Farmers unable to get flowers to the market

Huge losses: Farm workers in Cameron Highlands harvesting flowers for delivery. A good number of these flowers will be discarded now.

PETALING JAYA: With no lorries allowed to transport flowers out of the farms, the lockdown has severely affected the livelihood of farmers as they are forced to throw away their fresh produce.

In Cameron Highlands, it is estimated that at least 40 tonnes of fresh flowers end up in the trash daily since the lockdown was imposed on June 1.

To date, flower farmers have been forced to discard more than 480 tonnes of fresh flowers, which include chrysanthemums, roses, daisies, carnations, marigolds and sunflowers, with losses amounting to over RM13mil.

Cameron Highlands Floriculturists Association deputy president Wong Seng Yee said the flowers were meant for the local market.

“Many of them were meant for the first day of the lunar month that fell on June 10, which coincided with the lockdown.

“With no means to transport them to wholesalers or sellers, they had to be destroyed,” he said when contacted.

Having learnt from the first movement control order last March, which saw 1,200 tonnes of fresh flowers being thrown away in the first three weeks with some RM33mil in reported losses, Wong said the 225 farmers in Cameron Highlands have since reduced their farm size by 40%.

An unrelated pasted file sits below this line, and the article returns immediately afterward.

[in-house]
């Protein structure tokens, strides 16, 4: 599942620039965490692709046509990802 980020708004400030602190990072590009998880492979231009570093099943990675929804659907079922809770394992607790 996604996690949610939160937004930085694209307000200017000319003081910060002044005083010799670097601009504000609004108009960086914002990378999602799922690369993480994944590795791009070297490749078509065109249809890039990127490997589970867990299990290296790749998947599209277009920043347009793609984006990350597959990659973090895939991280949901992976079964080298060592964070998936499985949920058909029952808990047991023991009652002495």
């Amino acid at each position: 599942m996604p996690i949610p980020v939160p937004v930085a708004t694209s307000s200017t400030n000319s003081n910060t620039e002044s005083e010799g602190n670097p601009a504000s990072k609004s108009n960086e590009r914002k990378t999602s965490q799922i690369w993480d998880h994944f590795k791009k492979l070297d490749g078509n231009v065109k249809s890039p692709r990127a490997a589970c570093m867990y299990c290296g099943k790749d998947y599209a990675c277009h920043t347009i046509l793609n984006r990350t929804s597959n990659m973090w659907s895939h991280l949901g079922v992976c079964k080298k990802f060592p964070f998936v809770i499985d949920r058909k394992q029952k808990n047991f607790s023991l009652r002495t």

Since the lockdown has been extended to June 28, Wong, whose farms are in Habu, Ringlet near Cameron Highlands, said many farmers have resorted to destroying the plants on their farms to cut down on their losses.

“Since we cannot sell these flowers, it is better to stop the farming process the soonest to cut down on input costs such as watering, pesticide, manpower and care.

“It is a bitter decision to make but farmers really have no other choice,” he said.

Association president Lee Peng Fo said local orders totally stopped since May 30 as the floral industry was not included in the list of essential services under the International Trade and Industry Ministry.

He added that 80% of flowers from Cameron Highlands were meant for the export market while 20% were for local buyers.

“However, demand in the export market has also gone down by between 40% and 60% this year because of the worldwide Covid-19 pandemic,” he said.

Lee, whose initial 20ha flower farm was partially transformed to grow vegetables, said many flower farmers had resorted to diversifying their farm produce to survive.

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